In a headline event last week, the leading food producer in South Africa, Tiger Brands Limited (JSE: TBS), has created waves of excitement with its recent announcement. Noel Doyle, who has steered the company for the past three years, has decided to pass the torch, opening the door for a new era under the capable guidance of Tjaart Kruger, the former CEO of Premier Foods. This decision sent ripples through the market, with the company’s share price surging by an astounding 11%. Investors are showing their faith and optimism in this change, seeing it as a breath of fresh air that could potentially revitalize a company that has been navigating the turbulent waters of the domestic food and retail industry.
Over the last three years, Tiger Brands has suffered a 22% contraction in its share price, with similar performances seen across the board in the food and retail industry. Pick n Pay, which reported its first interim loss in its recent earnings report, has faltered over 51% over the same period while also bringing in new management, in the shape of their former CEO Sean Summers, to try and turn their fortunes around. This development highlights a trend in the industry as companies look toward experienced management teams to guide them through the challenges posed by civil unrest, record-high unemployment, a rise in the cost of living, and increasing prices of raw materials. Additionally, the increasing amount of power blackouts is pressuring the bottom lines of retailers and food producers, as they spend billions of rands to mitigate the impact of the daily power blackouts. So, where to from here for Tiger Brands?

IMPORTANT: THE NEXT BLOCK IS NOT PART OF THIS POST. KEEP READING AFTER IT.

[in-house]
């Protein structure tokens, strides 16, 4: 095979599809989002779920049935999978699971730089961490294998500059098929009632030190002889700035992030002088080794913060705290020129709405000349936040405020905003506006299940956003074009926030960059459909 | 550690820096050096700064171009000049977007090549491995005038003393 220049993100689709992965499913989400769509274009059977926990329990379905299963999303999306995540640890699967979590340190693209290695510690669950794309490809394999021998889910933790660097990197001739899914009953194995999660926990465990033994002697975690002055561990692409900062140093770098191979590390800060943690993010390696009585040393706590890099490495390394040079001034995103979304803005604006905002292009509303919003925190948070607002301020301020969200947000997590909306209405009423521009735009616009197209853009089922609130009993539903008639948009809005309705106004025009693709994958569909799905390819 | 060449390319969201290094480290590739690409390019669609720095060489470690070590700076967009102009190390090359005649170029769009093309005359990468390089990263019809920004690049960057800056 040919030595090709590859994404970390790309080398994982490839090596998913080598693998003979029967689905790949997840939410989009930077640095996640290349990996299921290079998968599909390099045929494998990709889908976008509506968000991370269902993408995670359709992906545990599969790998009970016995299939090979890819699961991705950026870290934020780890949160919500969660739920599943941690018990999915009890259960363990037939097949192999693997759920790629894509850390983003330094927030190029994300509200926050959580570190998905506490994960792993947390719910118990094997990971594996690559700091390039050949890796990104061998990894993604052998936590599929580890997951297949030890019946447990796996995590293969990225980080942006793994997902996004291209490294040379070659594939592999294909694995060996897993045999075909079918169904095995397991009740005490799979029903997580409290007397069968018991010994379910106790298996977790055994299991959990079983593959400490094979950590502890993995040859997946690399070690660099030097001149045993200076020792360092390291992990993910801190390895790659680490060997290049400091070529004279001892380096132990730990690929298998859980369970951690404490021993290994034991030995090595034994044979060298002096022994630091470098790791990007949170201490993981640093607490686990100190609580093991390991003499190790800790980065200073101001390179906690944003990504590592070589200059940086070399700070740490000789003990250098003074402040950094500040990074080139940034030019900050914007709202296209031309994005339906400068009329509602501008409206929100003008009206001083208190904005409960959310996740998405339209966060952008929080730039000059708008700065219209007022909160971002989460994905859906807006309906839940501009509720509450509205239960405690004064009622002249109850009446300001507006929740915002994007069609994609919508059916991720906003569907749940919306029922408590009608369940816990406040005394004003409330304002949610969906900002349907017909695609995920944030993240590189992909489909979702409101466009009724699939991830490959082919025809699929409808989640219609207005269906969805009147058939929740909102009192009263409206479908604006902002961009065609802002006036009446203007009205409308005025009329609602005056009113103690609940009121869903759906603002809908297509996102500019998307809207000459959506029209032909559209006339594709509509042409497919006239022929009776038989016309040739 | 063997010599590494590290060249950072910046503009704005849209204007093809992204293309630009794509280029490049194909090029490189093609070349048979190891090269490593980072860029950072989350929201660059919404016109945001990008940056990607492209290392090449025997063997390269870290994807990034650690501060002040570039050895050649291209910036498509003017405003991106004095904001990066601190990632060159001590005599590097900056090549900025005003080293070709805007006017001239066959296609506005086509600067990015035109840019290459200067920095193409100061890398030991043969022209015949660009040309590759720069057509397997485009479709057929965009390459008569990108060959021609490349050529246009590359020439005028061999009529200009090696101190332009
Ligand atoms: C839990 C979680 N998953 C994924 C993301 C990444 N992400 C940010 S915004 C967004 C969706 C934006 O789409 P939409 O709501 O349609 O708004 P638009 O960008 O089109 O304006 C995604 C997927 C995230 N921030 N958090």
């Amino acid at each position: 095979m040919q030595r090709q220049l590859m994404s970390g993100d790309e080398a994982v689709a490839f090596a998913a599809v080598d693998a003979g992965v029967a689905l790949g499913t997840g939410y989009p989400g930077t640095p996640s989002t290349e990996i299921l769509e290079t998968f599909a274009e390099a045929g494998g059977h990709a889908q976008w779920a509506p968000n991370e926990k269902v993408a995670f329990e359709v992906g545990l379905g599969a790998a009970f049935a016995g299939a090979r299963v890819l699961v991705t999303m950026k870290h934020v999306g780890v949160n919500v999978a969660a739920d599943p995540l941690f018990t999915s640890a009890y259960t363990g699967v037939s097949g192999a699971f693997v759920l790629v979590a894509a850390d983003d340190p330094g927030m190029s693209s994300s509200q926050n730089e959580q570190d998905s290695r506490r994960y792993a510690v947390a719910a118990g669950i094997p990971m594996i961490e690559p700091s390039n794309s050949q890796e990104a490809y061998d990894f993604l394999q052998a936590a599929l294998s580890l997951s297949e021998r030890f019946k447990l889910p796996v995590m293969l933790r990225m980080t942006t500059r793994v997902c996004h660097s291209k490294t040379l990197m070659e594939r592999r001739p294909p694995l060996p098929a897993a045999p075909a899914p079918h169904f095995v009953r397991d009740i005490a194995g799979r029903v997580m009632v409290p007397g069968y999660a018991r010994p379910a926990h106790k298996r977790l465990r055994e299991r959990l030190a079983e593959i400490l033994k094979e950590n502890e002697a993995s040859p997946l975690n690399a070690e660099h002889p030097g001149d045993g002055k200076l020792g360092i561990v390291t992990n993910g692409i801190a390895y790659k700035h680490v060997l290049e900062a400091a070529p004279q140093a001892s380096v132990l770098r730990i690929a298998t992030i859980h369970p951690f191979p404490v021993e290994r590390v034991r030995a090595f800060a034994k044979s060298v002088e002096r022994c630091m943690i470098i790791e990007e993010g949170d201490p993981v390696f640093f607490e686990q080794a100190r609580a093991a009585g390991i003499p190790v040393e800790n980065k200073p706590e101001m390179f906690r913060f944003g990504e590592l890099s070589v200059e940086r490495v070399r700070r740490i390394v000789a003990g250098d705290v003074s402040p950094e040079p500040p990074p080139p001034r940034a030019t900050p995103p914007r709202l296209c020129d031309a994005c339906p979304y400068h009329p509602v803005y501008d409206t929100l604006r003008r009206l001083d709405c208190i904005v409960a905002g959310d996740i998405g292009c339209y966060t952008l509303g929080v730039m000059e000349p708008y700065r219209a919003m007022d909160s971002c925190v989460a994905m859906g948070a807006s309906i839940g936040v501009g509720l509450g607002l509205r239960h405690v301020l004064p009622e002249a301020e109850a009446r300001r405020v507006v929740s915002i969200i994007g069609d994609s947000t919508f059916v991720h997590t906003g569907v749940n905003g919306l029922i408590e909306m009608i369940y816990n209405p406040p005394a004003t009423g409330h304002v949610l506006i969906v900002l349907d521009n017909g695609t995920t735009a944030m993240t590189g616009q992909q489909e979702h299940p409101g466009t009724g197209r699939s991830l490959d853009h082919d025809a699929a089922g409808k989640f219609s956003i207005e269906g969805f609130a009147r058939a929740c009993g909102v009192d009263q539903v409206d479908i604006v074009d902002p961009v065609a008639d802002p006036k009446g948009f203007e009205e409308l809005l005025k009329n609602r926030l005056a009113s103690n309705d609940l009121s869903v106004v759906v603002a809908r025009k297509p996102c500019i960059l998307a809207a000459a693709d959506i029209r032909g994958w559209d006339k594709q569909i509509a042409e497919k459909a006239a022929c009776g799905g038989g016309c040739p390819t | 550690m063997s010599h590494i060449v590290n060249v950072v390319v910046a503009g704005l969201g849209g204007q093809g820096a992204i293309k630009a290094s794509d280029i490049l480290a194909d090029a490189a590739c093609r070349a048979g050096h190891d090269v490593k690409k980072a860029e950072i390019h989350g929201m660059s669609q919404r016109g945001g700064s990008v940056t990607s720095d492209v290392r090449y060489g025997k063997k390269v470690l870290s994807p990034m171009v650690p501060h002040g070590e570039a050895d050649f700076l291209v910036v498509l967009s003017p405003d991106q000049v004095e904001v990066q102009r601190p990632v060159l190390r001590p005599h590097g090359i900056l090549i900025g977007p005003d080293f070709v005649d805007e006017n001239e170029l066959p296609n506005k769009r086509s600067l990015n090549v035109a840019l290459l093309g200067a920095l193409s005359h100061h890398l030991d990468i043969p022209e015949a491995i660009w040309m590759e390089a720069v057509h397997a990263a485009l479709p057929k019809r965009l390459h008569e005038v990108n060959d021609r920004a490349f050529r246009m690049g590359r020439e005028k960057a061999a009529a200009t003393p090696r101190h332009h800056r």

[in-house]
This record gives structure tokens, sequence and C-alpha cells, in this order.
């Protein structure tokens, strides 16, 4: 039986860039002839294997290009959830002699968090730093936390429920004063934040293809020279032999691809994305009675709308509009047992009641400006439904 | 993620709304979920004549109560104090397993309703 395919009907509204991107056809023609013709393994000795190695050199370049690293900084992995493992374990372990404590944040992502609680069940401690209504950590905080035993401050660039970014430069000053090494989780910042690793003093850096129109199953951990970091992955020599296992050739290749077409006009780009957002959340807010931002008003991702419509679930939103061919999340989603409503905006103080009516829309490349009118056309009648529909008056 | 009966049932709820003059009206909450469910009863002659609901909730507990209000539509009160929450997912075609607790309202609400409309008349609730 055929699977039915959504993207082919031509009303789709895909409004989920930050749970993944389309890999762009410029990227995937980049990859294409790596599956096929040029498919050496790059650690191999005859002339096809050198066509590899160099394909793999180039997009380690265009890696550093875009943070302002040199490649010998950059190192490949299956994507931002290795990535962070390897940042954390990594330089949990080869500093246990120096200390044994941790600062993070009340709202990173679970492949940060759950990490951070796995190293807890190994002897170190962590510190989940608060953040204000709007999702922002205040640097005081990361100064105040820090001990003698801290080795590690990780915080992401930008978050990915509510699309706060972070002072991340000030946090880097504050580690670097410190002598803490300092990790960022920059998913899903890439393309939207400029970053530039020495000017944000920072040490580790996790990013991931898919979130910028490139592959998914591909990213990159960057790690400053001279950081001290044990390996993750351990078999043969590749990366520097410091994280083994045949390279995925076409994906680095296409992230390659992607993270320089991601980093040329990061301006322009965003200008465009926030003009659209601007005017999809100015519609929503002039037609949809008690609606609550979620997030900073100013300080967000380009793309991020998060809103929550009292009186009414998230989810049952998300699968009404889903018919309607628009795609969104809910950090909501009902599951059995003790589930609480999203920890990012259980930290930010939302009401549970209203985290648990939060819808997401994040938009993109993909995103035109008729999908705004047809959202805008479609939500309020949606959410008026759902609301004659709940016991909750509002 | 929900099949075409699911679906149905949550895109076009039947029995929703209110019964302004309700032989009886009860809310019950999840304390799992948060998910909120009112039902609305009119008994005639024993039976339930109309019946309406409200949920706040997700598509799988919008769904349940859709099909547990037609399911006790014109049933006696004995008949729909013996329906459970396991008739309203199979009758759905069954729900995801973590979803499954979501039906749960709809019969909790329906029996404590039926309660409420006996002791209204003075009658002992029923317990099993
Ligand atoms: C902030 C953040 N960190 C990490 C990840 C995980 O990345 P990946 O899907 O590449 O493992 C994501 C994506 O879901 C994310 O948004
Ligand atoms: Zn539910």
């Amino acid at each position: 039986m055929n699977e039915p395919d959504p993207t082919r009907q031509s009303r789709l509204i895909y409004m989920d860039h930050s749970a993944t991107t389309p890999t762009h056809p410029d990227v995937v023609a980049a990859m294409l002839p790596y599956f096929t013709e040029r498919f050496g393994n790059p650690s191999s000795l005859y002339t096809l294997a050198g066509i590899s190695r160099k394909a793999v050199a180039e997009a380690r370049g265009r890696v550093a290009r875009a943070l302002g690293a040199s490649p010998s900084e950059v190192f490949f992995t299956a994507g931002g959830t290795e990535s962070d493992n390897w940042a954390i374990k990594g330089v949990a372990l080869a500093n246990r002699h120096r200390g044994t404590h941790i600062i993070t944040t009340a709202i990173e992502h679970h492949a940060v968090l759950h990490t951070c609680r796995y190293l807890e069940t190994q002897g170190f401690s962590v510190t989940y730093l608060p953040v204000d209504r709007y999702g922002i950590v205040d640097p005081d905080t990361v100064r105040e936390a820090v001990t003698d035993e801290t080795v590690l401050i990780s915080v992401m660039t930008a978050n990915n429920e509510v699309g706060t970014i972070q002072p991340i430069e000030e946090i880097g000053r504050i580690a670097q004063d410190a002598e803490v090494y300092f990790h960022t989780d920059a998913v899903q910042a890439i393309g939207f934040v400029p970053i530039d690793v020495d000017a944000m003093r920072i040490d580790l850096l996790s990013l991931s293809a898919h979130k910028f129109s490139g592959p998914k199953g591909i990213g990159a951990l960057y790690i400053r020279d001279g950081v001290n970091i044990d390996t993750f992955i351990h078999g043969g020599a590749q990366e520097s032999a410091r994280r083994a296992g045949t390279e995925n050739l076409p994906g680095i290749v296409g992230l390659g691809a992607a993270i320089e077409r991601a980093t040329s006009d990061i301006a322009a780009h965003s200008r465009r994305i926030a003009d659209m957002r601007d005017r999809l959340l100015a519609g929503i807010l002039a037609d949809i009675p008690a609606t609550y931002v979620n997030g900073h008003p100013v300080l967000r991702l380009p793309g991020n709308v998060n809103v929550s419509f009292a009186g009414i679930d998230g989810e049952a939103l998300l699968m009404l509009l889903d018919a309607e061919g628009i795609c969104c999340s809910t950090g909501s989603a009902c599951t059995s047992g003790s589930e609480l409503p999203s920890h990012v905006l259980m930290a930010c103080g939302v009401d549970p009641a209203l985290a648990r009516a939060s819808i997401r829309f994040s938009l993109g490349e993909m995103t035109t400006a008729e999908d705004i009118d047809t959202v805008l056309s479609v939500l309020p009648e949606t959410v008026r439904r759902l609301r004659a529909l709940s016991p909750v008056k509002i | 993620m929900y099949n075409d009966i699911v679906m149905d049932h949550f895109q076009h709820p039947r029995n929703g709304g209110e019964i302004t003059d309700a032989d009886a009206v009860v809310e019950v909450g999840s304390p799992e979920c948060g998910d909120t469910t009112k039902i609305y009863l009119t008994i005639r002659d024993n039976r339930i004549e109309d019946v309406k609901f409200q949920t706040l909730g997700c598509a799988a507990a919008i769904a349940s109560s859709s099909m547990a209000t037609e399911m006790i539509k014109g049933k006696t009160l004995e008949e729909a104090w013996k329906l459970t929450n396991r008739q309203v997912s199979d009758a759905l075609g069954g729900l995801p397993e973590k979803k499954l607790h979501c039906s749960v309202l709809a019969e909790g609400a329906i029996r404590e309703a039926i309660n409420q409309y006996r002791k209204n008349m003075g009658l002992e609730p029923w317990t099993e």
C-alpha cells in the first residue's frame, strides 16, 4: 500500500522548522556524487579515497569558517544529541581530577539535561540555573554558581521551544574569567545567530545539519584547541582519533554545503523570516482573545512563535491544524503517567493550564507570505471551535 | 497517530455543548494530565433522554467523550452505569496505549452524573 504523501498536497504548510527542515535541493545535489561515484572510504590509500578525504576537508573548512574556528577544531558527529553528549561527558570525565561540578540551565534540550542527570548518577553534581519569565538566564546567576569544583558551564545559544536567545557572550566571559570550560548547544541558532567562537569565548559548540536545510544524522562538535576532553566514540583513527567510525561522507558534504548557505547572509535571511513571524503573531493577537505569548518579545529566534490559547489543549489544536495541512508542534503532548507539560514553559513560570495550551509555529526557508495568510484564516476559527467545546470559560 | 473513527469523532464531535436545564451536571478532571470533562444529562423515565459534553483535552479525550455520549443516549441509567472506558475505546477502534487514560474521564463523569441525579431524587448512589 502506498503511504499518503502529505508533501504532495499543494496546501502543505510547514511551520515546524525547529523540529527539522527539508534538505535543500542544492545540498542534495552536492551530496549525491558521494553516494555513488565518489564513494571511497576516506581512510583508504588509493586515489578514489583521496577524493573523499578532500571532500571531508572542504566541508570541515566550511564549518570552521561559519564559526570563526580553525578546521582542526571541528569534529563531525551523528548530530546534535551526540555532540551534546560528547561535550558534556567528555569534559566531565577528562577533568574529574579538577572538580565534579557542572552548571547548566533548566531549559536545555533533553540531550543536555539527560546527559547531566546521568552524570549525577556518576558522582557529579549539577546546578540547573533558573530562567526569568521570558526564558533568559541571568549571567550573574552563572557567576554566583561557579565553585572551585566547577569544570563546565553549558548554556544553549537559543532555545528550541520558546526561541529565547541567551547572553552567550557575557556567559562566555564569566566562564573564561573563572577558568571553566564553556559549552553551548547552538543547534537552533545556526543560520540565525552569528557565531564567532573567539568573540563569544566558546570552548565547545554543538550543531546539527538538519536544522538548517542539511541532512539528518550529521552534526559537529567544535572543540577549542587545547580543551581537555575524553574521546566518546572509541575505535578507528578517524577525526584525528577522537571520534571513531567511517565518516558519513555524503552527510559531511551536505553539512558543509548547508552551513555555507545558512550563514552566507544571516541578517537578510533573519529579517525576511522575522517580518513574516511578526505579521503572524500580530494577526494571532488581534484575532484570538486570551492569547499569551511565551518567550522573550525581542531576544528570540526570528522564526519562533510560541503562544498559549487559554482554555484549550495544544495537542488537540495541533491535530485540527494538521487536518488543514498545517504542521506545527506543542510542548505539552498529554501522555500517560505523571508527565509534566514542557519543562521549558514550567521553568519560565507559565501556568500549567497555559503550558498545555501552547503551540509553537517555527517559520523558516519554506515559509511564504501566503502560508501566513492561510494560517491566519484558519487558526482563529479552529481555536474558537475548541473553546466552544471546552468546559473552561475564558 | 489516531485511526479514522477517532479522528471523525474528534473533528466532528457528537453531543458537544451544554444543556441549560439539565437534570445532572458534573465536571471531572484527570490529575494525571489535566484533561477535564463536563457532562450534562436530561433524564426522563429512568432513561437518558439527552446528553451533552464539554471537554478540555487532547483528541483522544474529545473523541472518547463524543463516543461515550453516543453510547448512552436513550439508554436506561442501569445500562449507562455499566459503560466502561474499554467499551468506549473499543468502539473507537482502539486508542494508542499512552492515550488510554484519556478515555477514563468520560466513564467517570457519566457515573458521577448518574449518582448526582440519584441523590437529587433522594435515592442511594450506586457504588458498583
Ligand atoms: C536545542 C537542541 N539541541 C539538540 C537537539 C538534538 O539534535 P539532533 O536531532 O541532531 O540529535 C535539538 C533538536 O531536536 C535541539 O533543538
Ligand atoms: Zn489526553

On the 1W chart, the share price peaked at a psychological supply zone close to R224.03, where a retracement past the 61.8% Fibonacci golden ratio of R170.37 has led to the price bottoming out at R147.57. The announcement of the management change triggered a trend reversal, with the share price breaking through the channel resistance as it looks to retrace the recent downturn.
The 25-SMA (green line) supports the upside, with the R170.37 resistance nearing. If this resistance gets cleared, the 100-SMA (orange line) could offer additional resistance before the price can reach the prior Fibonacci midpoint of R181.54. With the estimated fair value at R192.40, clearing this resistance could trigger the convergence, providing a 15.8% potential upside from current levels.
However, this ascent could be delayed if the resistance at R170.37 prevents additional upside. A retracement of the breakout could occur toward the R147.57 level, where the initial buying pressure was triggered. In that case, a lack of support could send the price to the neckline resistance at R133.84 in the longer term.